Soundproof Home Design

Urban environments are wonderful place to live; close proximity to schools, grocery stores, and other conveniences are just some of the reasons that people choose to live in cities.  Unfortunately, these very amenities can also be the source of a lot of sound pollution that leaks into your home day and night.

Sound is a complicated issue for homeowners, but we’ll try to break down some soundproofing options that can be easily built into your home to help your castle stay quiet and peaceful.

The first step is to identify what is causing noise in your area, is it the traffic on a nearby street?  Also important is to check your current house design with your local contractor to see what problem areas they can help you to identify, exposed plumbing, cabinet doors in the kitchen, the AC unit.  All of these come with solutions as well, and many of them can fit quite easily into your housing budget.


Food prep, by its nature, requires hard surfaces, this can be a problem which with a few design tweaks can be circumvented.  Sound can be minimized by soft-closing hardware which will help your cabinets and drawers to close quietly.  You can also select quiet appliances and plumbing (see below).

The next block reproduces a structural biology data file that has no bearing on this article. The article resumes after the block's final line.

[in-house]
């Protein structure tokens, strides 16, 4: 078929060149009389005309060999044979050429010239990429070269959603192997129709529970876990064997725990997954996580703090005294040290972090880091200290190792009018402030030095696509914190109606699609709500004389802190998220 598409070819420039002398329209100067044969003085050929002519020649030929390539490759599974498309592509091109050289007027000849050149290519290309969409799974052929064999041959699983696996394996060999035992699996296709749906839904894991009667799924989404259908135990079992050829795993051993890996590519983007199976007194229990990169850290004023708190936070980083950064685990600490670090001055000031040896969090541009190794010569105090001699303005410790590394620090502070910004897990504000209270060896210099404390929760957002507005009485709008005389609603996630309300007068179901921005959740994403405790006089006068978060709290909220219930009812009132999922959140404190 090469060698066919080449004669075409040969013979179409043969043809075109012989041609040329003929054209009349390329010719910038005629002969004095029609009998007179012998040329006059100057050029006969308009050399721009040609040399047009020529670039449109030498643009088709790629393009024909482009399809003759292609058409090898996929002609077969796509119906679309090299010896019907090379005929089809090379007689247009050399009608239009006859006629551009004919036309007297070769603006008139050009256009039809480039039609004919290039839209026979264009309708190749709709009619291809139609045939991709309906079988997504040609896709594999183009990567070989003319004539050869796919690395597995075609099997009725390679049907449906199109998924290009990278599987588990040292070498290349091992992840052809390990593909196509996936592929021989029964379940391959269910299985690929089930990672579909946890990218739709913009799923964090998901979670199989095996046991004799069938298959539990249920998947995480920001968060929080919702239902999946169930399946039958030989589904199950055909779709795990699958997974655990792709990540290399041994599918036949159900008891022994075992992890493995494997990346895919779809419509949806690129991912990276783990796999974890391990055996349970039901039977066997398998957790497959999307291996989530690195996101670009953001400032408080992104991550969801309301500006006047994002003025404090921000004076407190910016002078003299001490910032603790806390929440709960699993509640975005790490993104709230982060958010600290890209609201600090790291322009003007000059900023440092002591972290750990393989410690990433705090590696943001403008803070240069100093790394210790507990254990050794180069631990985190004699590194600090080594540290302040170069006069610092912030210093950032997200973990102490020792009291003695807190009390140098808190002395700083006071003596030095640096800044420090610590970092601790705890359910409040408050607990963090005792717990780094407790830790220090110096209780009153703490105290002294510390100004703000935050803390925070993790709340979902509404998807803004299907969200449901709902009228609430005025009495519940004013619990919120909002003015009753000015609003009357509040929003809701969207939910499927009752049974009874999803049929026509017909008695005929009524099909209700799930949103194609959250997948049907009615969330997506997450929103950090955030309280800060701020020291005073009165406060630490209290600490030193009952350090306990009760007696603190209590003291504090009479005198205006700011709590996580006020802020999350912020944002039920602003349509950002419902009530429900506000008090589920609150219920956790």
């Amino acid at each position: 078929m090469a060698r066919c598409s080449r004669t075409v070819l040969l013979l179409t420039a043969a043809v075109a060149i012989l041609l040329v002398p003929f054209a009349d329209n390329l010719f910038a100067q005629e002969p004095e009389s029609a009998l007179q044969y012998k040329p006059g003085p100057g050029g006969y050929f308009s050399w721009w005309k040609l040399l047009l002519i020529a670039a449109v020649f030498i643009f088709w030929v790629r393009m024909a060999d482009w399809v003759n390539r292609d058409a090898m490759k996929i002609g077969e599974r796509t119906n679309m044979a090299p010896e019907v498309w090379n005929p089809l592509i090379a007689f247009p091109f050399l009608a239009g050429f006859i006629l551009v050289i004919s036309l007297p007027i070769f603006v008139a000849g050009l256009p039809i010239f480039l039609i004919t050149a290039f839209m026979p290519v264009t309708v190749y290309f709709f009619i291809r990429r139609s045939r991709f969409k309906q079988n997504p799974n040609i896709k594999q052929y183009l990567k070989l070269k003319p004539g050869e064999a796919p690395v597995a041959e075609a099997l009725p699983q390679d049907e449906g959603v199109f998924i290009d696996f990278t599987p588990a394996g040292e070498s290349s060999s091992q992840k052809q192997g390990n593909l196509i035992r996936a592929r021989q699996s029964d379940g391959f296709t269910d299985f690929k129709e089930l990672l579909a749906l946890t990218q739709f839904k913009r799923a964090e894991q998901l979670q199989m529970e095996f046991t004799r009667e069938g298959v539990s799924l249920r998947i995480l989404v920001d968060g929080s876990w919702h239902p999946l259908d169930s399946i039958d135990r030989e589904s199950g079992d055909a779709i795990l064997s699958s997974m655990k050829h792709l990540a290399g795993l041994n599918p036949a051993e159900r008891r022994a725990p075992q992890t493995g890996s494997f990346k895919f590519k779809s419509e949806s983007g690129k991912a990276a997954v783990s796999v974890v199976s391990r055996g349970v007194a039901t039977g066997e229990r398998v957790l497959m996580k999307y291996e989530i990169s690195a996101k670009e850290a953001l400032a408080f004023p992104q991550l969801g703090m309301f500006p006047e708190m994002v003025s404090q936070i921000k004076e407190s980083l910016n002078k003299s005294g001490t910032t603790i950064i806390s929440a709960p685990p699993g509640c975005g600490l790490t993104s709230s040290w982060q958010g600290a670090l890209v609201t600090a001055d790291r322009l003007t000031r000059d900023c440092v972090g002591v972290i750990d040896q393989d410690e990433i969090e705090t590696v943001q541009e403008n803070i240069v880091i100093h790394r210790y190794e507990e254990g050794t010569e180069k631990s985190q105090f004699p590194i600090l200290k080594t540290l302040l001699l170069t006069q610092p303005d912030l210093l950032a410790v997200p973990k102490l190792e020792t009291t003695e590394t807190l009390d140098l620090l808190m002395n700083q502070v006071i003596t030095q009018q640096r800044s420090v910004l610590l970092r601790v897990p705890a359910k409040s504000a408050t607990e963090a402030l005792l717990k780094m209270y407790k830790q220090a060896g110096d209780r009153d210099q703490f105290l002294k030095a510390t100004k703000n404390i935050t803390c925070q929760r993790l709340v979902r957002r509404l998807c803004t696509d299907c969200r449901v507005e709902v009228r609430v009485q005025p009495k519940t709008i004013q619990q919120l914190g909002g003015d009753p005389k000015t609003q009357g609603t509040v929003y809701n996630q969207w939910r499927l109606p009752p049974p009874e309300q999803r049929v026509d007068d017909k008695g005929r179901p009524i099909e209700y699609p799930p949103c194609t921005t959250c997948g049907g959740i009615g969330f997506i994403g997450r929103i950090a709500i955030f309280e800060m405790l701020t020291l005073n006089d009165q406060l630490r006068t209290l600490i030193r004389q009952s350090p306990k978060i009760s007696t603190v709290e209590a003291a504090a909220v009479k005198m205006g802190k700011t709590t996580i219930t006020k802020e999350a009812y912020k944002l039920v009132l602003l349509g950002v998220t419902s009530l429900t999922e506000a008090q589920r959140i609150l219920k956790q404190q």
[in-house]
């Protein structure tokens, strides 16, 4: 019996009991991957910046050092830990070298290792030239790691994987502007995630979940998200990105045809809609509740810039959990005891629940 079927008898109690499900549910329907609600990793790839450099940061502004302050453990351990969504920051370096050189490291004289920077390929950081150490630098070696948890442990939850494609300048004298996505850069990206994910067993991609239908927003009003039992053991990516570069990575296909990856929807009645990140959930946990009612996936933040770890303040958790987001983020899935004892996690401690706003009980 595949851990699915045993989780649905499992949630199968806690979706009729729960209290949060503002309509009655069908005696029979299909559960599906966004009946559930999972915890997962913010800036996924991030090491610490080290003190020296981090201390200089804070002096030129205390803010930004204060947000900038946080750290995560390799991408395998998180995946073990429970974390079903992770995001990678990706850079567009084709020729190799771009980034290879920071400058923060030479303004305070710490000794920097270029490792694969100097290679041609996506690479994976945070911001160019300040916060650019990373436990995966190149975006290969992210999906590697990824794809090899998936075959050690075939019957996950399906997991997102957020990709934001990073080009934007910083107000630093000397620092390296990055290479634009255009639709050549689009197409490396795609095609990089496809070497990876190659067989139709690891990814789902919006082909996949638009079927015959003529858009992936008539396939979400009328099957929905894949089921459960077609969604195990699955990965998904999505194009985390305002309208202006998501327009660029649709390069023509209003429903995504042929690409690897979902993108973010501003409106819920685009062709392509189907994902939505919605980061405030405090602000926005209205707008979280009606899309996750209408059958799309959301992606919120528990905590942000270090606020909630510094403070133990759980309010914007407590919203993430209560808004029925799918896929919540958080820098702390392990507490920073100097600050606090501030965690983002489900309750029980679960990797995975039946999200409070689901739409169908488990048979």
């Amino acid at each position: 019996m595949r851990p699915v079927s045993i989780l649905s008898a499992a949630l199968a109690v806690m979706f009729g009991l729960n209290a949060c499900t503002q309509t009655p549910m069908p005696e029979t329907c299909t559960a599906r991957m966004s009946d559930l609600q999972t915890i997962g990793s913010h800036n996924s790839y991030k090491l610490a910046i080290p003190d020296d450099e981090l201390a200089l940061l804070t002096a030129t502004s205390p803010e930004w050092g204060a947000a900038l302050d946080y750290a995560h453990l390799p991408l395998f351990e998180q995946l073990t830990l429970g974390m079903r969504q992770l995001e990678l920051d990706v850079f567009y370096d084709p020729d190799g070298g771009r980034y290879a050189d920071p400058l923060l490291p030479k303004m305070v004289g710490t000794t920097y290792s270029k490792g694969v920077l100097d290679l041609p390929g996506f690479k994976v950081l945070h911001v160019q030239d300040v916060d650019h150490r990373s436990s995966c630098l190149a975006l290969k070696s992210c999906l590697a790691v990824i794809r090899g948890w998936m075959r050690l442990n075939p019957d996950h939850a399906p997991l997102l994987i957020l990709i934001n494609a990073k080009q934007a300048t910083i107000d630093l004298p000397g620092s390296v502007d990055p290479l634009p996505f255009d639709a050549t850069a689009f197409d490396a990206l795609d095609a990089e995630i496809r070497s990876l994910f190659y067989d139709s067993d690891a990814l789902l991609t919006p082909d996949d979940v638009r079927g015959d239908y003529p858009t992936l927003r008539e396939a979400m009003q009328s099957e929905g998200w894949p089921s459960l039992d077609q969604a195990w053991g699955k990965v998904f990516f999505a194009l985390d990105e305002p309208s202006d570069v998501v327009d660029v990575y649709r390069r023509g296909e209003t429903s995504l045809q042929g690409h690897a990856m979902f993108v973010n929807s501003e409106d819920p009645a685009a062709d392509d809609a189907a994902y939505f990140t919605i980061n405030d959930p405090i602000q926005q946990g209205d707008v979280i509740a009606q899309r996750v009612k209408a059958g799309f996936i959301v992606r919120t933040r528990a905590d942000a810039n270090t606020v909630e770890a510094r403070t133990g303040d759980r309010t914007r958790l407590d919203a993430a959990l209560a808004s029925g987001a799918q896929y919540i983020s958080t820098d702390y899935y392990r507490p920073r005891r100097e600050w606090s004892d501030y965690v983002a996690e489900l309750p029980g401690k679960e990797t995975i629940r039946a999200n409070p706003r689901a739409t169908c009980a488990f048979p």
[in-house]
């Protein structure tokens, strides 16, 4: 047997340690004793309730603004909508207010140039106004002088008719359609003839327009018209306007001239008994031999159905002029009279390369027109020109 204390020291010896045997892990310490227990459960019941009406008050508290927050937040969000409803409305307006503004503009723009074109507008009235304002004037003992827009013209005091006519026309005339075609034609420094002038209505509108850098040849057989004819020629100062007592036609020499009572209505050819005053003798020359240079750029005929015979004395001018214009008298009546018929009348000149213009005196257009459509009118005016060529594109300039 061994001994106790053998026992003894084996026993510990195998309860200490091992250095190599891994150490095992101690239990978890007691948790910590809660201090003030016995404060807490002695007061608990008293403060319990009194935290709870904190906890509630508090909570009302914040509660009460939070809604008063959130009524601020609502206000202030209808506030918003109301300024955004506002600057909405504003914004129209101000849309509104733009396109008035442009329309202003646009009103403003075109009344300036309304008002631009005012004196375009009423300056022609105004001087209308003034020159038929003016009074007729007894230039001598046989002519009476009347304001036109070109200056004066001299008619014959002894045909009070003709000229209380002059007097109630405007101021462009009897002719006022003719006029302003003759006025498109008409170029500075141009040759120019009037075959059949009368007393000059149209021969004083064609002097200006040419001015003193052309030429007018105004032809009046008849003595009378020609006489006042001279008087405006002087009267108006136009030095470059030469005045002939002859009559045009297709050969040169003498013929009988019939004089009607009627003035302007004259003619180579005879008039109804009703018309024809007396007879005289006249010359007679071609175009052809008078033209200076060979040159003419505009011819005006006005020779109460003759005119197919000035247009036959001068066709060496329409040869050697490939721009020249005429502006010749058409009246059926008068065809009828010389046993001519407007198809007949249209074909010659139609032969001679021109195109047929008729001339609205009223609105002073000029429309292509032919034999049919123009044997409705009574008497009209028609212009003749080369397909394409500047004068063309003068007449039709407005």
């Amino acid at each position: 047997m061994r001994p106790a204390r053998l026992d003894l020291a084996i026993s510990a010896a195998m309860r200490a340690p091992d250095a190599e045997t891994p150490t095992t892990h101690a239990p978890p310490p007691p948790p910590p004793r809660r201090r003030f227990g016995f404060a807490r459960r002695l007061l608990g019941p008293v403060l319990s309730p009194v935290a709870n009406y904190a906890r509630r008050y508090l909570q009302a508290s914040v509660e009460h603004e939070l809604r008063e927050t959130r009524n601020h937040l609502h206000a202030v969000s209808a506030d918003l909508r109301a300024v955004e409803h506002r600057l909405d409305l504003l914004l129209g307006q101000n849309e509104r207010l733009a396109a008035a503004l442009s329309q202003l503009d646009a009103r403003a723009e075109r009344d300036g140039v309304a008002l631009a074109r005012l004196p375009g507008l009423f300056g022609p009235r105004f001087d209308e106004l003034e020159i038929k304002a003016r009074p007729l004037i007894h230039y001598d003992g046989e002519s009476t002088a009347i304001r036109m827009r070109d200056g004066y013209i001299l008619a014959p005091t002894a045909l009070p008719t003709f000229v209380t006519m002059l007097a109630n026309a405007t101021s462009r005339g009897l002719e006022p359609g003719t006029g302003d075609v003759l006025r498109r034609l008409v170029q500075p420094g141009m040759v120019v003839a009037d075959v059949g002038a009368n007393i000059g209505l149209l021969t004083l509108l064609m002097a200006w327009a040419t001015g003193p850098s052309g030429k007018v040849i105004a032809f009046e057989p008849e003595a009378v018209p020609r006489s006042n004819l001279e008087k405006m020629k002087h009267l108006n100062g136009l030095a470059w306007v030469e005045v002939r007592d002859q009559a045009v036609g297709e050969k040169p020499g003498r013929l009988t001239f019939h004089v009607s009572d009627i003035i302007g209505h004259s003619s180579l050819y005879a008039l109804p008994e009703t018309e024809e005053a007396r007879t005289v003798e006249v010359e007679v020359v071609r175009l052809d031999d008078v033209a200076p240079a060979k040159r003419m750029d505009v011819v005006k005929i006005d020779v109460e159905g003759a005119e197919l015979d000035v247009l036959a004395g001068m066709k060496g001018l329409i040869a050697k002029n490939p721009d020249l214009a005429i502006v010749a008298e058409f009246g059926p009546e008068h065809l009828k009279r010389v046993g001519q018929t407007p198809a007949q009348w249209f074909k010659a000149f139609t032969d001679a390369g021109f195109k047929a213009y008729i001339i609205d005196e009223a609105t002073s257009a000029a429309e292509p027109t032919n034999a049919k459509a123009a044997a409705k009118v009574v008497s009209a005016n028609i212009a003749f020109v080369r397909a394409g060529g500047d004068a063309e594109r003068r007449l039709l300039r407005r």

Sound can also be blocked by the installation of solid core bedroom doors that have gaskets all the way to the bottom.  The majority of bedroom doors leave about 1 inch of space at the bottom for air flow so you will need to be mindful of cutting this off and creating air flow in a different way.

Plumbing Noises

Choosing a higher quality gear, plumbing valve or other component will typically guarantee that your plumbing remains quiet.  A little more cost upfront for a simple fix before the problem can help you sleep a little better.

Plumbing noises can also occur when the pipes directly touch the gypsum board of the wall, leaving air space between the wall and pipe is very important so that the sound doesn’t have a direct travel path.  Pipes can also create noise when they are rattling against rigid necessary metal attachments.  Ask your designer if some of these attachments can be switched out for a different material, say plastic or rubber.